Turning up the volume doesn’t always resolve hearing loss problems. Here’s something to consider: Many people are unable to understand conversations even though they are able to hear soft sounds. The reason for this is hearing loss frequently develops unevenly. You tend to lose certain frequencies but are able to hear others, and that can make voices sound muffled.
Types of Hearing Loss
- Conductive hearing loss develops when the ear has internal mechanical issues. It might be a result of too much buildup of earwax or due to an ear infection or a congenital structural problem. Your root condition, in many cases, can be managed by your hearing specialist and they can, if needed, advise hearing aids to help fill in any remaining hearing impairment.
- Sensorineural hearing loss occurs when the little hairs in the inner ear, also called cilia, are damaged, and this condition is more typical. When sound is sensed, it moves these hairs which deliver chemical messages to the auditory nerve to be passed to the brain for translation. These delicate hairs do not heal when damaged or destroyed. This is why sensorineural hearing loss is frequently a result of the natural process of aging. Over the course of our lives, sensorineural hearing loss increases because we expose ourselves to loud noise, have underlying health conditions, and take certain medications.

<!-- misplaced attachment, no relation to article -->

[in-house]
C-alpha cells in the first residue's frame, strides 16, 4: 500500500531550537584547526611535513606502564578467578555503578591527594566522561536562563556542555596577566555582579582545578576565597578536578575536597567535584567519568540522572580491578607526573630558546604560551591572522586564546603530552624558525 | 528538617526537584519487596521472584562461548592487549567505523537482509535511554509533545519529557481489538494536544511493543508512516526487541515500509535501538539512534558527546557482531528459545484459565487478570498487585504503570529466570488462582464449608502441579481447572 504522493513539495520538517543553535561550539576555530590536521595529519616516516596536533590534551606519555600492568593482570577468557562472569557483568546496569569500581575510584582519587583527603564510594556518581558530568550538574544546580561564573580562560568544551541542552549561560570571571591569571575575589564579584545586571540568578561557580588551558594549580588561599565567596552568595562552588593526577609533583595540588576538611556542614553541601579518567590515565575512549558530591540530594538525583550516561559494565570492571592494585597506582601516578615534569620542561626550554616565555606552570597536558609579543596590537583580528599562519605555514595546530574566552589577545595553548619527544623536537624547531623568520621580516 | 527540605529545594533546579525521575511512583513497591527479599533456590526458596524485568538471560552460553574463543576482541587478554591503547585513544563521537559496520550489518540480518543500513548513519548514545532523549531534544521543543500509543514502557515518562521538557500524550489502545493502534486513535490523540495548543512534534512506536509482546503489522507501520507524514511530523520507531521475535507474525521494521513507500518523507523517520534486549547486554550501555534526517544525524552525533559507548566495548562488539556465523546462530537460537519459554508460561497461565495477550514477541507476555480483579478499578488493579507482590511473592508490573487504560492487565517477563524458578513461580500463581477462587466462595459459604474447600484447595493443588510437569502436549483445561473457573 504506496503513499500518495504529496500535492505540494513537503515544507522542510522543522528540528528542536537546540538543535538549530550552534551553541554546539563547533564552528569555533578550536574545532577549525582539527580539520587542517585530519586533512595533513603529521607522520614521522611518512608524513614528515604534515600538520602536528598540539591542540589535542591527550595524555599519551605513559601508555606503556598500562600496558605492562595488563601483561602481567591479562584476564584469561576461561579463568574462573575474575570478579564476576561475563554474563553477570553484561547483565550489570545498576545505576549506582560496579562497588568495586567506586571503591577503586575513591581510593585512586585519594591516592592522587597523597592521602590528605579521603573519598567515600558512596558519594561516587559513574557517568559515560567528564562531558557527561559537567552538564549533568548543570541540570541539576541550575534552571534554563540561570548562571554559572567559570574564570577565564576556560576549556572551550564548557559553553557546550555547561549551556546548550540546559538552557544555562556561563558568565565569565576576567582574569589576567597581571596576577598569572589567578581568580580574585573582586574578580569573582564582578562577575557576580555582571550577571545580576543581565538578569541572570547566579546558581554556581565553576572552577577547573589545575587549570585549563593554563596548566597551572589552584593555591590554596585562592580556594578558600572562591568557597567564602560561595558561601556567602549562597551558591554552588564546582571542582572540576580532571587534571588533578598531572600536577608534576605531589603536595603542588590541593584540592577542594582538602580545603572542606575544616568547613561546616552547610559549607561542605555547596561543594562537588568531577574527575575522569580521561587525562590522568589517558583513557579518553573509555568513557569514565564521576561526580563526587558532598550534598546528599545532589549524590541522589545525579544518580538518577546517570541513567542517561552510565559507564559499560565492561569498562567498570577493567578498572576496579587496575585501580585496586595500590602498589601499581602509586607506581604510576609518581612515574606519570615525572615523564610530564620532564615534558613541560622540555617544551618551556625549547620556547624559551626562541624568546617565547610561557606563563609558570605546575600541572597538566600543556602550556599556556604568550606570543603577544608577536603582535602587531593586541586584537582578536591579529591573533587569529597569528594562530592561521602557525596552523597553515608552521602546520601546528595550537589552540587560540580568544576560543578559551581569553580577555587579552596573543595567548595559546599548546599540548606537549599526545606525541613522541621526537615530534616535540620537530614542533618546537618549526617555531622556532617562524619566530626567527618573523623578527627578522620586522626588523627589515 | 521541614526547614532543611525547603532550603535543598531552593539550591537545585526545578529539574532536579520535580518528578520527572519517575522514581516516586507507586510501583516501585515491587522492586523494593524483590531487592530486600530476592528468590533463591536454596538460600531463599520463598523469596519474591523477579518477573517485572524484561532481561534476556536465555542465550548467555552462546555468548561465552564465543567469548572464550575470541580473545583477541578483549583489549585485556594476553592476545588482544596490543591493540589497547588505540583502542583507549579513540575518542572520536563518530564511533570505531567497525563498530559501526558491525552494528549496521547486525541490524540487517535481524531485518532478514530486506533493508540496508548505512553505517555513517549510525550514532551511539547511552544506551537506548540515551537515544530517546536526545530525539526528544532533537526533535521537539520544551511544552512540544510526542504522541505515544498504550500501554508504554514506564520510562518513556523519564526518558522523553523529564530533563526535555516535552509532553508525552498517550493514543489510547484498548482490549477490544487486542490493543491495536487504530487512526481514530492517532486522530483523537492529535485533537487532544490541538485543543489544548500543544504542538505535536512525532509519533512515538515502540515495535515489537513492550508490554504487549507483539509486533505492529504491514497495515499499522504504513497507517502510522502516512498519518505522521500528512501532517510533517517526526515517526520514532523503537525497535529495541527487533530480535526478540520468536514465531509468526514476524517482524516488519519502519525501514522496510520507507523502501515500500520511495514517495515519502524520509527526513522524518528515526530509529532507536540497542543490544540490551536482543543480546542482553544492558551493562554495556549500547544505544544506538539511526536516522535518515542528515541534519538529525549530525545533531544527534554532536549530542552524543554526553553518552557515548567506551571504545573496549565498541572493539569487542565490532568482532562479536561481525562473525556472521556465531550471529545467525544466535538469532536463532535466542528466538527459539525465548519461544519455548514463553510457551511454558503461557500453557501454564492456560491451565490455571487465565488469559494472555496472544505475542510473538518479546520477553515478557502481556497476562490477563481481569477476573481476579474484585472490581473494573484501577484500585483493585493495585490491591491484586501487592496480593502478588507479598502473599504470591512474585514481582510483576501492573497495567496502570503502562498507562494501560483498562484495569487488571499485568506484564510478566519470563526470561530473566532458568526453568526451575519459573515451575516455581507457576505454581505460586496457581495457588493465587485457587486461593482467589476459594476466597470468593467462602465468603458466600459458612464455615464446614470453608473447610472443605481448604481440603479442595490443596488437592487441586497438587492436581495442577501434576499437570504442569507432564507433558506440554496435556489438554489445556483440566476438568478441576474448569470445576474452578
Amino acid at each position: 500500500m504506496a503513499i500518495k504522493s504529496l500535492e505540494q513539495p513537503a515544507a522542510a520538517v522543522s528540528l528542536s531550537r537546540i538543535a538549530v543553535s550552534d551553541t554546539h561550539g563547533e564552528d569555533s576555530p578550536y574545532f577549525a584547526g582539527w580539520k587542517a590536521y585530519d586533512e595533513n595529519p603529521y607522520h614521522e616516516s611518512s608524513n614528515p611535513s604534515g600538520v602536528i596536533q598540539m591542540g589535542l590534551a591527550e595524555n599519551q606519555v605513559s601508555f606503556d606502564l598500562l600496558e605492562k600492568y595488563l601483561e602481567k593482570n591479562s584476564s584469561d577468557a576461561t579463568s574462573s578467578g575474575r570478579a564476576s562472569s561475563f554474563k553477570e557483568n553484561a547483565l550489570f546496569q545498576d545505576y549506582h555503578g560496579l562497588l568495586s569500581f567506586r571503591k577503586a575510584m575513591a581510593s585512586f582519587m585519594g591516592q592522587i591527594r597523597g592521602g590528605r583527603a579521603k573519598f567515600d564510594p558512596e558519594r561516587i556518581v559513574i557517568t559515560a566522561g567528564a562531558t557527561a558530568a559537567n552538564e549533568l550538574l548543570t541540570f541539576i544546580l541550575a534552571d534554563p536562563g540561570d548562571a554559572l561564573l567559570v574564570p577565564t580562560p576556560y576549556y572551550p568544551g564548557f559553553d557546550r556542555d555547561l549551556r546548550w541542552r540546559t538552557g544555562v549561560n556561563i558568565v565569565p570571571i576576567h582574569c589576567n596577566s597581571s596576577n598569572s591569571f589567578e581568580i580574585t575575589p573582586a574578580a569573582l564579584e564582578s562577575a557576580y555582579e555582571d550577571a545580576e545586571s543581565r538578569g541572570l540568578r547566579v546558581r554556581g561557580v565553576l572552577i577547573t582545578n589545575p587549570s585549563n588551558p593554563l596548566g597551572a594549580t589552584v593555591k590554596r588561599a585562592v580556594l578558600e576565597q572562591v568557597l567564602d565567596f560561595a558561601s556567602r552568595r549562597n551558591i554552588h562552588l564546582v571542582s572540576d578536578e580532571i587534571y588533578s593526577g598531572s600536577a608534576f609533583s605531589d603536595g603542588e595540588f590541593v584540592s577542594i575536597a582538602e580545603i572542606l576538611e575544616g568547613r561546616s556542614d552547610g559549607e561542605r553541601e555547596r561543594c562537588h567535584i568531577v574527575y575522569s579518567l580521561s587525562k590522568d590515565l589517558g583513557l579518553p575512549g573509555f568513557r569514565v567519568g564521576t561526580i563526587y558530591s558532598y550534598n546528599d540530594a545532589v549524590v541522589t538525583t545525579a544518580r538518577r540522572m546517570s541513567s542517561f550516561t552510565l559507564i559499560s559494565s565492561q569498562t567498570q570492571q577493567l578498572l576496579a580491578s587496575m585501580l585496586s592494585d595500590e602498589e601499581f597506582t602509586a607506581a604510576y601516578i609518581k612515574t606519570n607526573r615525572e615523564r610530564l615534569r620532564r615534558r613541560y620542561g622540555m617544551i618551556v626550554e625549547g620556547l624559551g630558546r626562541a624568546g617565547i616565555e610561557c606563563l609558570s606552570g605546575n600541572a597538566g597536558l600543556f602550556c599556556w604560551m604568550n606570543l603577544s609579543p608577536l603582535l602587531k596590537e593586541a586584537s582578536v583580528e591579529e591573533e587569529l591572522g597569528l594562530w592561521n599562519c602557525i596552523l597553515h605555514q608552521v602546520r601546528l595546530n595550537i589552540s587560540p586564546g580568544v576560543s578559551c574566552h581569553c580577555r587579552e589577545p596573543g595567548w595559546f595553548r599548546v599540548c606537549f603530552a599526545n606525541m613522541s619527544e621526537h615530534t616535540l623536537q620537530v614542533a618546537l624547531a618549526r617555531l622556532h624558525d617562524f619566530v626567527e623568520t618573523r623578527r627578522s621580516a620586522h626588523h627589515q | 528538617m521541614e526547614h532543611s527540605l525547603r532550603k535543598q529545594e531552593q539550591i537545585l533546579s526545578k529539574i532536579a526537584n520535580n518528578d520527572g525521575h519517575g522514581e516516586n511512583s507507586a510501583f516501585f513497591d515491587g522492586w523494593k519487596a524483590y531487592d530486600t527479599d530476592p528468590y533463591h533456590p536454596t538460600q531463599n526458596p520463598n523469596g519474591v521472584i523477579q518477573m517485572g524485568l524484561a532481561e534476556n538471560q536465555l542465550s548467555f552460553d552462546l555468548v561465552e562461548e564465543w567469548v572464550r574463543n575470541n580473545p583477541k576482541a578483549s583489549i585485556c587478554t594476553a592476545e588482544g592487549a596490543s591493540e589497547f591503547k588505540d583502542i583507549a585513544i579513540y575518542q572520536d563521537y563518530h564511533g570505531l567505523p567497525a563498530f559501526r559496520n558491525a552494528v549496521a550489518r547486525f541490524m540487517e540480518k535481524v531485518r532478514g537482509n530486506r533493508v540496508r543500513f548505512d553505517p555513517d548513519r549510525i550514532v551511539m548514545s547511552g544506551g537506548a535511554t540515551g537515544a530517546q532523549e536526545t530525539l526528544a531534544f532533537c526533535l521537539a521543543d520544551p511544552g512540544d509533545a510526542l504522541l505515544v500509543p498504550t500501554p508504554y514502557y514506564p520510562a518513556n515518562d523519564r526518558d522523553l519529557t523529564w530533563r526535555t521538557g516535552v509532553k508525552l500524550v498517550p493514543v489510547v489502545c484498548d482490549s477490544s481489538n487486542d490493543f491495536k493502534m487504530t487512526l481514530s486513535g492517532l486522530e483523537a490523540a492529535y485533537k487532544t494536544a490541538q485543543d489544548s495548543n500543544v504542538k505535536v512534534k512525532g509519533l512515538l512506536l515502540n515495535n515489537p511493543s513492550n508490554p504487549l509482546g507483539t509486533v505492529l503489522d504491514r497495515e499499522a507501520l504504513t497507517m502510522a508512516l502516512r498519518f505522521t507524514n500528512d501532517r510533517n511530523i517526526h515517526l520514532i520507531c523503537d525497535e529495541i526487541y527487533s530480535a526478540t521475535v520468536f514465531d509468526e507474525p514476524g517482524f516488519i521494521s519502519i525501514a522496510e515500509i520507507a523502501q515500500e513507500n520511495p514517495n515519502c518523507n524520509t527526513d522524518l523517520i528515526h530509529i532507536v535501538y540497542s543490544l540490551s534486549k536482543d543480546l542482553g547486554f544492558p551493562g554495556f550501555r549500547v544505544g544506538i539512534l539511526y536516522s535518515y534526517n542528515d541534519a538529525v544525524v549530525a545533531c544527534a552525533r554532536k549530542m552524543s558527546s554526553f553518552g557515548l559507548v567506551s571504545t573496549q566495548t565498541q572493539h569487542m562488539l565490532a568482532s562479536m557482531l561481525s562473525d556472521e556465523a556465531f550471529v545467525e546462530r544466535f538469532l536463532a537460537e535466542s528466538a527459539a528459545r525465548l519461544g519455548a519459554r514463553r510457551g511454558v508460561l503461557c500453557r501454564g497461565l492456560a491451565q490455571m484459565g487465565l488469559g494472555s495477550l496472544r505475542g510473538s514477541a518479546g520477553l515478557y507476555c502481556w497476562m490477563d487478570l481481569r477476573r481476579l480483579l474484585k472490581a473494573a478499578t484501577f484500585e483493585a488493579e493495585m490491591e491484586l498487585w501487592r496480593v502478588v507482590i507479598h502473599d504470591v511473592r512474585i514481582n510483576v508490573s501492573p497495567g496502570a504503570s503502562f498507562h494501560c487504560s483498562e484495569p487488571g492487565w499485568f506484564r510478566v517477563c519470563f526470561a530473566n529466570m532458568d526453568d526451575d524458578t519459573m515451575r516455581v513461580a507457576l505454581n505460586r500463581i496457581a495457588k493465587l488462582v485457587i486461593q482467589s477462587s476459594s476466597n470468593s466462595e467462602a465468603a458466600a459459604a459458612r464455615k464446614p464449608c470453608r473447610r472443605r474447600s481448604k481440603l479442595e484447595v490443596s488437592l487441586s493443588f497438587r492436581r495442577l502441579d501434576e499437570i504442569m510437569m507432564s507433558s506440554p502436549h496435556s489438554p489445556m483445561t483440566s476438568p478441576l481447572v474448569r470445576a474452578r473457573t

Sensorineural Hearing Loss Symptoms
Asking people to speak up when they talk to you will help to some degree, but it won’t fix your hearing problems. Individuals who cope with sensorineural hearing loss have difficulty understanding certain sounds, including consonants in speech. This might cause somebody with hearing loss to the incorrect conclusion that people around them are mumbling when actually, they are speaking clearly.
The frequency of consonant sounds make them difficult to hear for somebody experiencing hearing loss. Pitch is measured in hertz (Hz), and many consonants register in our ears at a higher pitch than other sounds. For example, a short “o” registers at 250 to 1,000 Hz, depending on the voice of the person speaking. Conversely, consonants like “f” and “s” register at 1,500 to 6,000 Hz. Individuals with sensorineural hearing loss have difficulty processing these higher-pitched sounds due to the damage to their inner ears.
This is why simply speaking louder doesn’t always help. If you can’t hear some of the letters in a word like “shift,” it won’t make much difference how loudly the other person talks.
How Can Hearing Aids Help?
Hearing Aids go in your ears helping sound reach your auditory system more directly and get rid of some of the environmental noise you would typically hear. Also, the frequencies you are unable to hear are boosted and mixed with the sounds you can hear in a balanced way. This makes what you hear much more clear. Modern hearing aids can also cancel out background noise to make it easier to understand speech.